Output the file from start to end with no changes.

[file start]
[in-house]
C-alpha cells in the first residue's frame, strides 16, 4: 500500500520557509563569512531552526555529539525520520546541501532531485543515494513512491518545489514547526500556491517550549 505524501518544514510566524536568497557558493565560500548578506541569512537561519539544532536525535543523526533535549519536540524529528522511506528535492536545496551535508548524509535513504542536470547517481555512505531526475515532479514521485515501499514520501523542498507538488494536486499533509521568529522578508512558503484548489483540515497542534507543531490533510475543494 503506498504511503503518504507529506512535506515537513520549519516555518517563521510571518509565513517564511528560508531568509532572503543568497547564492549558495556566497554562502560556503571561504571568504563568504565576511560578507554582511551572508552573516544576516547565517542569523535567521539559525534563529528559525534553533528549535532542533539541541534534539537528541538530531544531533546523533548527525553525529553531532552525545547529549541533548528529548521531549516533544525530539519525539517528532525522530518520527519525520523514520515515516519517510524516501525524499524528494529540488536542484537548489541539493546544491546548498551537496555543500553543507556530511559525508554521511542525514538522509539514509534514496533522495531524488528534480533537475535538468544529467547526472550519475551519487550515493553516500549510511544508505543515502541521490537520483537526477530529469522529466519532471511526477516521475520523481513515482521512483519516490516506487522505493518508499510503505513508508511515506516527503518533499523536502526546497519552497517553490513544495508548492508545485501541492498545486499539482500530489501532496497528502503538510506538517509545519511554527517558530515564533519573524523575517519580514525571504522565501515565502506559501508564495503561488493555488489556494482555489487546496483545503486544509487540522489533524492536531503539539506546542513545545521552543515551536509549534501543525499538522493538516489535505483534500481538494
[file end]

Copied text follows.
[in-house]
C-alpha cells in the first residue's frame, strides 16, 4: 500500500520557509563569512531552526555529539525520520546541501532531485543515494513512491518545489514547526500556491517550549 505524501518544514510566524536568497557558493565560500548578506541569512537561519539544532536525535543523526533535549519536540524529528522511506528535492536545496551535508548524509535513504542536470547517481555512505531526475515532479514521485515501499514520501523542498507538488494536486499533509521568529522578508512558503484548489483540515497542534507543531490533510475543494 503506498504511503503518504507529506512535506515537513520549519516555518517563521510571518509565513517564511528560508531568509532572503543568497547564492549558495556566497554562502560556503571561504571568504563568504565576511560578507554582511551572508552573516544576516547565517542569523535567521539559525534563529528559525534553533528549535532542533539541541534534539537528541538530531544531533546523533548527525553525529553531532552525545547529549541533548528529548521531549516533544525530539519525539517528532525522530518520527519525520523514520515515516519517510524516501525524499524528494529540488536542484537548489541539493546544491546548498551537496555543500553543507556530511559525508554521511542525514538522509539514509534514496533522495531524488528534480533537475535538468544529467547526472550519475551519487550515493553516500549510511544508505543515502541521490537520483537526477530529469522529466519532471511526477516521475520523481513515482521512483519516490516506487522505493518508499510503505513508508511515506516527503518533499523536502526546497519552497517553490513544495508548492508545485501541492498545486499539482500530489501532496497528502503538510506538517509545519511554527517558530515564533519573524523575517519580514525571504522565501515565502506559501508564495503561488493555488489556494482555489487546496483545503486544509487540522489533524492536531503539539506546542513545545521552543515551536509549534501543525499538522493538516489535505483534500481538494